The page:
(ENDANGERED ANIMALS) CHICAGO — On Friday a nine-day-old endangered western lowland gorilla died at the Lincoln Park Zoo in Chicago. A necropsy, equivalent to a human autopsy, showed the death occurred from head trauma. Zoo authorities have yet to understand how the infant did but possibilities include injury from an attack of other gorillas or from the first-time mother accidentally sitting on her. Both in the wild and in captivity infant gorillas are sometimes injured or killed by environmental factors—a saddening truth about many wild animals. Read on for more on this story. — Global Animal
Christian Science Monitor, Patrik Jonsson
The death of a nine-day-old rare western lowland gorilla infant from head trauma at Chicago’s Lincoln Park Zoo highlights the mysterious dynamics of child rearing in gorilla tribes, where only two out of three infants survive.
Zoo authorities say the unnamed baby, who had already become a big hit with visitors, was observed being carried, lifeless, by its 16-year-old first-time mom, Bana, in the zoo’s gorilla enclosure on Friday morning. Authorities believe the mother may have accidentally sat on the baby, but admit they don’t fully understand what happened.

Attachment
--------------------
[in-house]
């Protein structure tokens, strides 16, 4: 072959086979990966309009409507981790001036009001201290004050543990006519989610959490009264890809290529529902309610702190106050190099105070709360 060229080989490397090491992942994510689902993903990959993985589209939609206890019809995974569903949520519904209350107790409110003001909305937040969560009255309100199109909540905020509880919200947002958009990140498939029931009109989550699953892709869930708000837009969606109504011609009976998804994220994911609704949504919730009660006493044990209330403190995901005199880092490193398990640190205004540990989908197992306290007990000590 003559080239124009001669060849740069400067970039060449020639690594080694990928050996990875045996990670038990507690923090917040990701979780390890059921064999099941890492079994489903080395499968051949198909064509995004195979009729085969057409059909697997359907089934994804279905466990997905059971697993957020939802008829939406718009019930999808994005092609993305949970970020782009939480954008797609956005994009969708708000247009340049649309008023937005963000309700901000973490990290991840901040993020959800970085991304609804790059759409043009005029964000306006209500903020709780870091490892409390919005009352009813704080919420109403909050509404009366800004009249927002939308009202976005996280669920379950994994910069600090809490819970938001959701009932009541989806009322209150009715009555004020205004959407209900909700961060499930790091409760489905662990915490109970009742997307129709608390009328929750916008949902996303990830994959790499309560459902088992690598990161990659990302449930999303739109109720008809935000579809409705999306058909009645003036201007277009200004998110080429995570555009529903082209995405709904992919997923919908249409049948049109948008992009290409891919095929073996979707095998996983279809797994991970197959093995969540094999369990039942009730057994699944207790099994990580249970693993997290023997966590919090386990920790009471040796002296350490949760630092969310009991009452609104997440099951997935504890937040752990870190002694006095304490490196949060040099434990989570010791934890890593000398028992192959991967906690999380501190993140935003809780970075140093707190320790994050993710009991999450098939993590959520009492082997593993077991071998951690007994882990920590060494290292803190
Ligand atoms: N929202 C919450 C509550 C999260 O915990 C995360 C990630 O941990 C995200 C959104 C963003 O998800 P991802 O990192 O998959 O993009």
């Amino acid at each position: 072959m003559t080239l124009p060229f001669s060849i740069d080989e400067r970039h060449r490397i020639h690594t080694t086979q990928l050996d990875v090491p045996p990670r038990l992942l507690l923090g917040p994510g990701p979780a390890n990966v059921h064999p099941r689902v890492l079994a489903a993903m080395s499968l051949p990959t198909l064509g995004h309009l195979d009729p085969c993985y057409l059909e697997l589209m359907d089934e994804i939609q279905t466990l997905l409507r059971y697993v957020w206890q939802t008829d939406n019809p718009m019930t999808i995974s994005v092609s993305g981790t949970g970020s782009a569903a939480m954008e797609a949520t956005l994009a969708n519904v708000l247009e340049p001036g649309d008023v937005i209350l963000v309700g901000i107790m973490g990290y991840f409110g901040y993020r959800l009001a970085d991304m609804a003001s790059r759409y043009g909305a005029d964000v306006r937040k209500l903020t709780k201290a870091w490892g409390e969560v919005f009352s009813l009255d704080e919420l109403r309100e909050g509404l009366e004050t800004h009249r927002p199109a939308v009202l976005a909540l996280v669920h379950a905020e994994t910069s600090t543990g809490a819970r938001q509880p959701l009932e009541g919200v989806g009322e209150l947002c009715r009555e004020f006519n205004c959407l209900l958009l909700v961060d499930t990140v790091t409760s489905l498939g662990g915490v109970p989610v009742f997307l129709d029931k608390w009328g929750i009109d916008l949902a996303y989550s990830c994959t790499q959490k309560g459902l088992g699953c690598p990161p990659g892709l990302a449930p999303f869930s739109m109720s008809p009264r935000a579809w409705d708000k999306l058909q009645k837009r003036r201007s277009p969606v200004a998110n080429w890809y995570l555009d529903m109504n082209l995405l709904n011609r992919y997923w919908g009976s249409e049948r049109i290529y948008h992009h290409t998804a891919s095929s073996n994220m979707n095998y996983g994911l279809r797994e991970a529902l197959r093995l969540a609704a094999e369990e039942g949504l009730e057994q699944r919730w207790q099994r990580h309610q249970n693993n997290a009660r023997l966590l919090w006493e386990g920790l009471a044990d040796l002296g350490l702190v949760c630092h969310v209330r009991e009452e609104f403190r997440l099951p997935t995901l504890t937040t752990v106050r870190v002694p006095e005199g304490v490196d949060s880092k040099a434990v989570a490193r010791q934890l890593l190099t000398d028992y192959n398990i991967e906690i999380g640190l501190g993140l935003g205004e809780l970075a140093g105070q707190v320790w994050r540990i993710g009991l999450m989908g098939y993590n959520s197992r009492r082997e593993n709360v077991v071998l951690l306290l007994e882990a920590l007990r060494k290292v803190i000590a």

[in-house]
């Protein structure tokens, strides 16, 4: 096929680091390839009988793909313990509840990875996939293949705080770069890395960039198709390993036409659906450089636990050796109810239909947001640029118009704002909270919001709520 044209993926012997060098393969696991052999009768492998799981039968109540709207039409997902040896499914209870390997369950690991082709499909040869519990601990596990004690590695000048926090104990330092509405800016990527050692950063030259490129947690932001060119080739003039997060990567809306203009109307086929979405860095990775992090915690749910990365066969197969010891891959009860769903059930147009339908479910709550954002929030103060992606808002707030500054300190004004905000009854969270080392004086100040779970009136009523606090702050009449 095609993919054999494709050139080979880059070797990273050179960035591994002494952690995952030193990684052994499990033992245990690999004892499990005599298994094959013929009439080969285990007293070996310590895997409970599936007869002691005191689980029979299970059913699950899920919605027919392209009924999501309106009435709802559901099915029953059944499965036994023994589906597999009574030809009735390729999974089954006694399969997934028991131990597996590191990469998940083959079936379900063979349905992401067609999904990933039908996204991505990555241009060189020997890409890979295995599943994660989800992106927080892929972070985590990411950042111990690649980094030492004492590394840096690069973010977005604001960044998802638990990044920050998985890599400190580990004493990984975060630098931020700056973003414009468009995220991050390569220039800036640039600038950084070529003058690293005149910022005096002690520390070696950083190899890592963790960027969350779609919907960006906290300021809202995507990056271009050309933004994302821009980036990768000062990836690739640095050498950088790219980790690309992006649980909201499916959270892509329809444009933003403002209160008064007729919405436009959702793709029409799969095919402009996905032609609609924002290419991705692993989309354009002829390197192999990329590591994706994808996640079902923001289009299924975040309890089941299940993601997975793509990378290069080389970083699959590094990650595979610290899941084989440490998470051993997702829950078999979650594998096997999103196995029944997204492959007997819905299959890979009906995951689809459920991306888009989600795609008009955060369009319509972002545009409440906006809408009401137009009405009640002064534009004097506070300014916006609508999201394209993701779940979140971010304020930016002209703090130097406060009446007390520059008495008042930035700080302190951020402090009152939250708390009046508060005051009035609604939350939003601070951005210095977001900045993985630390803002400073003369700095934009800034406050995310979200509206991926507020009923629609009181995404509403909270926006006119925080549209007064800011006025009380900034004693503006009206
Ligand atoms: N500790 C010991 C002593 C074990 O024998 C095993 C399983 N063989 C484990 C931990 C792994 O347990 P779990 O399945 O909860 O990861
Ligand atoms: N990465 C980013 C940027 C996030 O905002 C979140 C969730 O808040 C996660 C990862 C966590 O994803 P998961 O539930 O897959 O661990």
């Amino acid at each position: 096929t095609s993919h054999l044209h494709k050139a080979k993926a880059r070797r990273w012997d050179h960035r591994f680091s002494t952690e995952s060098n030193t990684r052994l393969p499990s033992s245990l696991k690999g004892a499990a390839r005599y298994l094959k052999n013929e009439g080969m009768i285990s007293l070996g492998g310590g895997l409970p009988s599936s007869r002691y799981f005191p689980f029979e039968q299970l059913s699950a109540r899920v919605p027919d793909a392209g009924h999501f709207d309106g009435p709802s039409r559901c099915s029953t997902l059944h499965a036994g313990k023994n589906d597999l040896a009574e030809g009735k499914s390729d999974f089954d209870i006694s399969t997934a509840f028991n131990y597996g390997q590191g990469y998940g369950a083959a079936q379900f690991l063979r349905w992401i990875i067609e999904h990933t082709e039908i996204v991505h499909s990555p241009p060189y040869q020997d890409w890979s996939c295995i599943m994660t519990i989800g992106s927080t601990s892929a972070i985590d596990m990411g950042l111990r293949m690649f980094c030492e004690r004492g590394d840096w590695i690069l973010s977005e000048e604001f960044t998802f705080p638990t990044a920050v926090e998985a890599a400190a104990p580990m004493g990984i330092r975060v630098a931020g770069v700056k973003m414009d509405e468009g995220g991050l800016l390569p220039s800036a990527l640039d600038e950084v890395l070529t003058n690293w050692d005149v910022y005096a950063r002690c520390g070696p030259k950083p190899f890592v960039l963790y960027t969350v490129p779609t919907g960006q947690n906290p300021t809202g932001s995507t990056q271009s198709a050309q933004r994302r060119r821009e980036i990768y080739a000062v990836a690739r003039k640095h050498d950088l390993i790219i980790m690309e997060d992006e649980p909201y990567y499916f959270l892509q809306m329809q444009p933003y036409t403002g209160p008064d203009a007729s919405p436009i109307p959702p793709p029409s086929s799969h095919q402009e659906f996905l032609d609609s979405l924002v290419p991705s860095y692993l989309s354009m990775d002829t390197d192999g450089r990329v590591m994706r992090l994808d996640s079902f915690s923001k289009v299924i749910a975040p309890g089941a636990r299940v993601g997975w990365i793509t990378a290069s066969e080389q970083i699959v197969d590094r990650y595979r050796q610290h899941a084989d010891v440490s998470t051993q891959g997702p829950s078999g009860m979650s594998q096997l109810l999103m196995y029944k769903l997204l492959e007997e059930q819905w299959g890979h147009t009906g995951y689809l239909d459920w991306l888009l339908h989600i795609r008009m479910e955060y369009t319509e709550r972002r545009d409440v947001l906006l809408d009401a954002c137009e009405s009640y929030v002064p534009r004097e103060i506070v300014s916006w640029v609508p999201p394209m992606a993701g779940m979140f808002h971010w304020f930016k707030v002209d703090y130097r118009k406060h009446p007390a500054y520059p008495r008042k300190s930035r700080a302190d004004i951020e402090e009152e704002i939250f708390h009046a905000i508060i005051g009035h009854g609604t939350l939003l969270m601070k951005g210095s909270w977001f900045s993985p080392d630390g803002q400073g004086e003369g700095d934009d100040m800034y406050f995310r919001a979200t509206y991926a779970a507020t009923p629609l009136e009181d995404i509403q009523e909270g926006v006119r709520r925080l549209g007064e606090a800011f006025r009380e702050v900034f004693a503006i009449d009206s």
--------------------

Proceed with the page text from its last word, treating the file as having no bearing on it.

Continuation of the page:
“There are no bite marks or cuts and no sign of aggression, but it is possible she may have been dropped or even sat on,” Zoo spokeswoman Sharon Dewar told the Daily Mail. “It happened at night and it was too dark to be captured by the cameras in the exhibit.”
Last year, a baby gorilla lost part of its leg after a family scuffle in an enclosure at the Louisville Zoo, in Kentucky. Several years ago, a gorilla infant at Zoo Atlanta, which has the largest population of lowland gorillas in the US, was hurt, perhaps accidentally, by the dominant male silverback in the group. Earlier this year, a gorilla infant named Tiny at the London Zoo was killed during a group squabble after a new male was introduced to the group.
Most infanticides in the wild occur when the dominant silverback dies, which often causes females with babies to seek protection inside other family groups rather than face the potential of a rival male murdering the deceased male’s offspring.
“Squabbles within a gorilla group do happen,” Louisville Zoo Animal Curator Steve Wing said in a statement. “Gorillas exhibit complex and dynamic relationship behaviors. It is challenging to identify the reason for this occurrence.”
But while relationships can be managed at zoos, it’s impossible to anticipate the full dynamics of gorilla behavior. In Chicago, zoo staff had worked with Bana to help her figure out how to rear the baby, and all signs showed that she was a good and willing mother.
The zoo says workers allowed Bana to hold onto her baby for several hours “to make peace with what happened.”